ROBOTS LEAD TO ‘RESHORING’ – But low-skilled workers do not benefit
15 Apr 2019
A rise in automation leads to firms bringing previously offshored production back to the home country – ‘reshoring’. The driving mechanism is that using robots becomes cheaper over time due to increasing efficiency in automation.
At the same time, the process of reshoring increases employment and wages for high-skilled workers but not for low-skilled workers. Inequality rises as a consequence of the increasing gap between wages for high- and lower-skilled workers.
These are the key results of new research by Astrid Krenz, Klaus Prettner and Holger Strulik, to be presented at the Royal Economic Society’s annual conference at the University of Warwick in April 2019.
Their study shows that when one more robot per 1,000 workers is used in production, it is associated with increased reshoring activity of about 3.5% (using one more robot per 100 workers results in a 35% increase).
Professional workers are better off from reshoring whereas lower-skilled workers – those conducting routine tasks and whose jobs can be easily done by robots – do not benefit.
The estimates show that on average a 10% increase in reshoring is associated with an annual increase of employment in the category of professional occupations by about 1,150 workers. This results in an overall increase of 535,000 workers for the researchers’ sample over time. But there are no effects on workers in elementary occupations.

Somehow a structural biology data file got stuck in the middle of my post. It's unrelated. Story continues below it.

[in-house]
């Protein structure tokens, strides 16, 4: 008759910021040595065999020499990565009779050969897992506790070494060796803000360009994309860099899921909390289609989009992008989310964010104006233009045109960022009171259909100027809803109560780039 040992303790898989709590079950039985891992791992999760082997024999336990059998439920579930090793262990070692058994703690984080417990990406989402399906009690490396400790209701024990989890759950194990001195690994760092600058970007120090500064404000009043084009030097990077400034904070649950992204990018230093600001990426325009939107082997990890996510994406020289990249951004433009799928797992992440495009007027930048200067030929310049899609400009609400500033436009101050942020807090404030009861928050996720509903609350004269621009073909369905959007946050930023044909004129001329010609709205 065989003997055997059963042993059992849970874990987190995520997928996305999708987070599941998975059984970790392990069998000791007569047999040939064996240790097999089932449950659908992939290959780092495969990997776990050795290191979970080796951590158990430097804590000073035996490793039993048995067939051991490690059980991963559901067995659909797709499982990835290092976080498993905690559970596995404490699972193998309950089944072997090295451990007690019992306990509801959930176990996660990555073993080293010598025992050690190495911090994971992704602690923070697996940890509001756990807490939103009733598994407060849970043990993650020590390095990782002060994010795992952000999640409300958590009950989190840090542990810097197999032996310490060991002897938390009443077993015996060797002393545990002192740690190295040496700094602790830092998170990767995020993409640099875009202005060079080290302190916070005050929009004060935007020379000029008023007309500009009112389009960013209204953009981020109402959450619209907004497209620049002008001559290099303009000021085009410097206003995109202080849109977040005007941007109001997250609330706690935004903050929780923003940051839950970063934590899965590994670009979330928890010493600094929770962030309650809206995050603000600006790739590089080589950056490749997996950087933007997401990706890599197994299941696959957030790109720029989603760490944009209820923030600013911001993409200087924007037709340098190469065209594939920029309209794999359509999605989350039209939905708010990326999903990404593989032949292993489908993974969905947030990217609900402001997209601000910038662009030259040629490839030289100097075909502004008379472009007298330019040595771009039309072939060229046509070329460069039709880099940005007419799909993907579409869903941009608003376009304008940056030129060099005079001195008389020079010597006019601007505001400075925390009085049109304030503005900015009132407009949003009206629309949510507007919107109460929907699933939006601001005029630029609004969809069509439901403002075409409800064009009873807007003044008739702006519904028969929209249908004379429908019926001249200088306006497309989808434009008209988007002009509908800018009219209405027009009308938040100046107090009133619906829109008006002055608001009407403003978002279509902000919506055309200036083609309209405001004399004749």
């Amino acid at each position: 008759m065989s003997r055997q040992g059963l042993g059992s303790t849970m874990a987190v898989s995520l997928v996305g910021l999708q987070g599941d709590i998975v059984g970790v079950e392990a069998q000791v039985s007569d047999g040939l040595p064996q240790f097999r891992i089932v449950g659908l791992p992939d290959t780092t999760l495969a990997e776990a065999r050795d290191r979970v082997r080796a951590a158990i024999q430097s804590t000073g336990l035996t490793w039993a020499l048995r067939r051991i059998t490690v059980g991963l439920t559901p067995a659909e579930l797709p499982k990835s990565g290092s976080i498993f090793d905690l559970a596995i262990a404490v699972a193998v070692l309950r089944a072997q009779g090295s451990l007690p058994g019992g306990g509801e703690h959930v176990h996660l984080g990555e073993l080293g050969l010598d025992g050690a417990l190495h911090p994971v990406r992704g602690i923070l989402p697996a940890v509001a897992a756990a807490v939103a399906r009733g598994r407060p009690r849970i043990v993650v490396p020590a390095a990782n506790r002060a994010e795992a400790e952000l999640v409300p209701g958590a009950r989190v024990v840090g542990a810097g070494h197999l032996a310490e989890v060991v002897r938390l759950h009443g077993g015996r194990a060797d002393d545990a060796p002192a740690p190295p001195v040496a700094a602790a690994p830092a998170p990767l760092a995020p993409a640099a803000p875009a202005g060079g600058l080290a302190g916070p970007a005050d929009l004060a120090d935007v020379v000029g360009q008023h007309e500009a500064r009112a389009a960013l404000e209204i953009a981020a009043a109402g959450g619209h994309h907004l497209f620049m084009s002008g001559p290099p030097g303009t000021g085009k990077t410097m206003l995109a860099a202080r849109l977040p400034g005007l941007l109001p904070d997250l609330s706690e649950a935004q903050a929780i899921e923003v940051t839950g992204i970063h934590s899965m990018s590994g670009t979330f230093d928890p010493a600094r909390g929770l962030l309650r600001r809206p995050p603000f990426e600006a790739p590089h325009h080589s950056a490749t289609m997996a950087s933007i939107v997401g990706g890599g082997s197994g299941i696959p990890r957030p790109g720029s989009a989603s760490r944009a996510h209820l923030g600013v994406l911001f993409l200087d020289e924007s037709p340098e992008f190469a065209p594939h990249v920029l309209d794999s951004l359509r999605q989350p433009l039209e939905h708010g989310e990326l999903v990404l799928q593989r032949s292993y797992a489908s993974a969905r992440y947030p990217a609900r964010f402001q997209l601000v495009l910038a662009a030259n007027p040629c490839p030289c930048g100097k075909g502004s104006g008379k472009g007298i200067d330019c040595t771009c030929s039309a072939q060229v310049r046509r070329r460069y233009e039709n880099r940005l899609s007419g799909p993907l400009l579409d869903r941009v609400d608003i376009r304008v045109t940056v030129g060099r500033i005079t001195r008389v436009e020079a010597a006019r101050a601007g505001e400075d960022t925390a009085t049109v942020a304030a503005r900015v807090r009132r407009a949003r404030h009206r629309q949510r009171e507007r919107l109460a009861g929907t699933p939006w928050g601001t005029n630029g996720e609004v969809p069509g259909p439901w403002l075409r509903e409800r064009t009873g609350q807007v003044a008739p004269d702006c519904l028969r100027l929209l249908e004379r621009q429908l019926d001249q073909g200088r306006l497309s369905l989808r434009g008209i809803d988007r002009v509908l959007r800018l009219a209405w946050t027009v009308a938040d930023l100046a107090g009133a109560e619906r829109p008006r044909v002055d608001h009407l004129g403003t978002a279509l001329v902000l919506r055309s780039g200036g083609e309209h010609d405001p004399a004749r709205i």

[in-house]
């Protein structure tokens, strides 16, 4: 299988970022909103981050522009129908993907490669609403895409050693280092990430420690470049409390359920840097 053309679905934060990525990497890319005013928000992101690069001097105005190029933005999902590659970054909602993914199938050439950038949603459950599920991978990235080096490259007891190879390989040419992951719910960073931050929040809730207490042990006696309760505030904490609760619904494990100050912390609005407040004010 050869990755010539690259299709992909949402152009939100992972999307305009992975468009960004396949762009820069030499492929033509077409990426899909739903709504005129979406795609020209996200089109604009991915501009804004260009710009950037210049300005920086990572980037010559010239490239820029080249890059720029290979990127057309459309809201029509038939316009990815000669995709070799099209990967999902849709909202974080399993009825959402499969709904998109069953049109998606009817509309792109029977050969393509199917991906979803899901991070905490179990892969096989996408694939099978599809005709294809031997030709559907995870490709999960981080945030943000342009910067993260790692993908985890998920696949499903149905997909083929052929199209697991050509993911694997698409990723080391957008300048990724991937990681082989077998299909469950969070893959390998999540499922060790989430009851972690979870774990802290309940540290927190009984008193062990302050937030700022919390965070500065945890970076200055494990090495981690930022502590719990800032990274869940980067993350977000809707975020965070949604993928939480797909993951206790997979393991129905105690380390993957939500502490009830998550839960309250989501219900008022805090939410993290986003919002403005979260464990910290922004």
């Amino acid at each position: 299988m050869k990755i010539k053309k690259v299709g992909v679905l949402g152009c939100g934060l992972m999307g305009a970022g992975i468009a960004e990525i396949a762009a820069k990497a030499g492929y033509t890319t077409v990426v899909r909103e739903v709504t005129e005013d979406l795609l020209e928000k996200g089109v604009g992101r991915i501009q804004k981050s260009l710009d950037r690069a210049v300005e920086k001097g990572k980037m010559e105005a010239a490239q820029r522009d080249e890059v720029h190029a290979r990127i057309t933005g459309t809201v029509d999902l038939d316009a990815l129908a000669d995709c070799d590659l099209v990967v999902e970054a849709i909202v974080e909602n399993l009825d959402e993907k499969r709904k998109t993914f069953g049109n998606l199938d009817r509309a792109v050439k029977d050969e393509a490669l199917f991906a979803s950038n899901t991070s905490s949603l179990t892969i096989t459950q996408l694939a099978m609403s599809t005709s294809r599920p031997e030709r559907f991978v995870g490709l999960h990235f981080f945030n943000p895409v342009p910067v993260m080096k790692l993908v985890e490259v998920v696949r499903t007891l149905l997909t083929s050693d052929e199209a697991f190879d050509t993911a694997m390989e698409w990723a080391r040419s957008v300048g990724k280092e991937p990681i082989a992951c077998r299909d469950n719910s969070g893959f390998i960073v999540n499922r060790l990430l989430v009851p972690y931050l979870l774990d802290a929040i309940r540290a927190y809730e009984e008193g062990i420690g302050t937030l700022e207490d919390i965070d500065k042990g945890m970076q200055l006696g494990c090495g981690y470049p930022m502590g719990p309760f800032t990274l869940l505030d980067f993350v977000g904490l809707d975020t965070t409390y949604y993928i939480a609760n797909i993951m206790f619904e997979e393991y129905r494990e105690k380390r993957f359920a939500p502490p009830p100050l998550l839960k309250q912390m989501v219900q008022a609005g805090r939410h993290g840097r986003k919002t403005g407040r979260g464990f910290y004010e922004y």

Given that the use of robots is increasing at a high speed worldwide, a consequence for the future should be that employees need to be better prepared for the change in the future labour market and receive higher education and training.
The researchers find a positive trend in reshoring activity from 2000 to 2014. This trend is visible long before protectionist policies came into place. It is due instead to increasing labour costs in previous offshore destinations (Asian countries, such as China) and a rise in the efficiency of robots and other new technologies (which makes production by automation capital at home cheaper compared with labour).
What’s more, many employers prefer to produce back home to have a higher degree of flexibility or to have better control of the quality of production processes.
An example described in The Economist in 2017 is the sports clothing producer Adidas, which has reshored production back to Germany and the United States from China and India; 160 jobs were thus created compared with more than 1,000 in a typical Asian factory.
Robots instead of workers are now doing the knitting, cutting and additive manufacturing, etc. But machines are not yet able to put the laces into the shoes: humans are still required to do that. In addition, mostly higher-skilled workers work in the factories nowadays, for example, machine engineers.
The study develops a new theoretical economic model, incorporating firms that produce intermediate goods either with labour at home, by offshoring (using labour in a foreign country) or by reshoring and using automation capital/robots at home. Firms are driven by the motivation to produce with the cheapest input factor.
The model’s results show that higher protectionism (tariffs imposed on imports), higher wages in foreign countries that were previous offshore destinations and higher productivity of automation reinforce firms’ reshoring.
When the productivity of automation increases, more firms will reshore given the size of tariffs (that means independently from what the size of tariffs or protectionism is). The model shows that protectionism increases the speed of reshoring, but it does not improve the lot of low-skilled workers.
The model’s predictions are supported empirically by developing a novel measure for reshoring activity and applying it to macro data from Europe and the United States.
‘Robots, Reshoring, and the Lot of Low-Skilled Workers’ by Astrid Krenz, Klaus Prettner and Holger Strulik
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